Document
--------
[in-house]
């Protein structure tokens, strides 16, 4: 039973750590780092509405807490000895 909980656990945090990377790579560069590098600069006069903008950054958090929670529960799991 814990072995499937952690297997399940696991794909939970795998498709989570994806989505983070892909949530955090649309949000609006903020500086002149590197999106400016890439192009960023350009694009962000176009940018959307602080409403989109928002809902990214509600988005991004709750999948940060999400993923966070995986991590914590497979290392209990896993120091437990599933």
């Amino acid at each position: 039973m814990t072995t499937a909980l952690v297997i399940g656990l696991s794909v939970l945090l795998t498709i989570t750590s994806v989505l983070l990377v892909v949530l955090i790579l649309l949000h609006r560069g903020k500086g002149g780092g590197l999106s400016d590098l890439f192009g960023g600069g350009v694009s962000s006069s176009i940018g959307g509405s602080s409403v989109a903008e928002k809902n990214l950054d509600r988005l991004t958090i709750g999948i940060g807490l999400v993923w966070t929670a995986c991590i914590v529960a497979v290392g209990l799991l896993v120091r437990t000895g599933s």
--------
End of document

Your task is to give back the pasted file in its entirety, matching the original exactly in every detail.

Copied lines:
[in-house]
């Protein structure tokens, strides 16, 4: 039973750590780092509405807490000895 909980656990945090990377790579560069590098600069006069903008950054958090929670529960799991 814990072995499937952690297997399940696991794909939970795998498709989570994806989505983070892909949530955090649309949000609006903020500086002149590197999106400016890439192009960023350009694009962000176009940018959307602080409403989109928002809902990214509600988005991004709750999948940060999400993923966070995986991590914590497979290392209990896993120091437990599933």
């Amino acid at each position: 039973m814990t072995t499937a909980l952690v297997i399940g656990l696991s794909v939970l945090l795998t498709i989570t750590s994806v989505l983070l990377v892909v949530l955090i790579l649309l949000h609006r560069g903020k500086g002149g780092g590197l999106s400016d590098l890439f192009g960023g600069g350009v694009s962000s006069s176009i940018g959307g509405s602080s409403v989109a903008e928002k809902n990214l950054d509600r988005l991004t958090i709750g999948i940060g807490l999400v993923w966070t929670a995986c991590i914590v529960a497979v290392g209990l799991l896993v120091r437990t000895g599933s």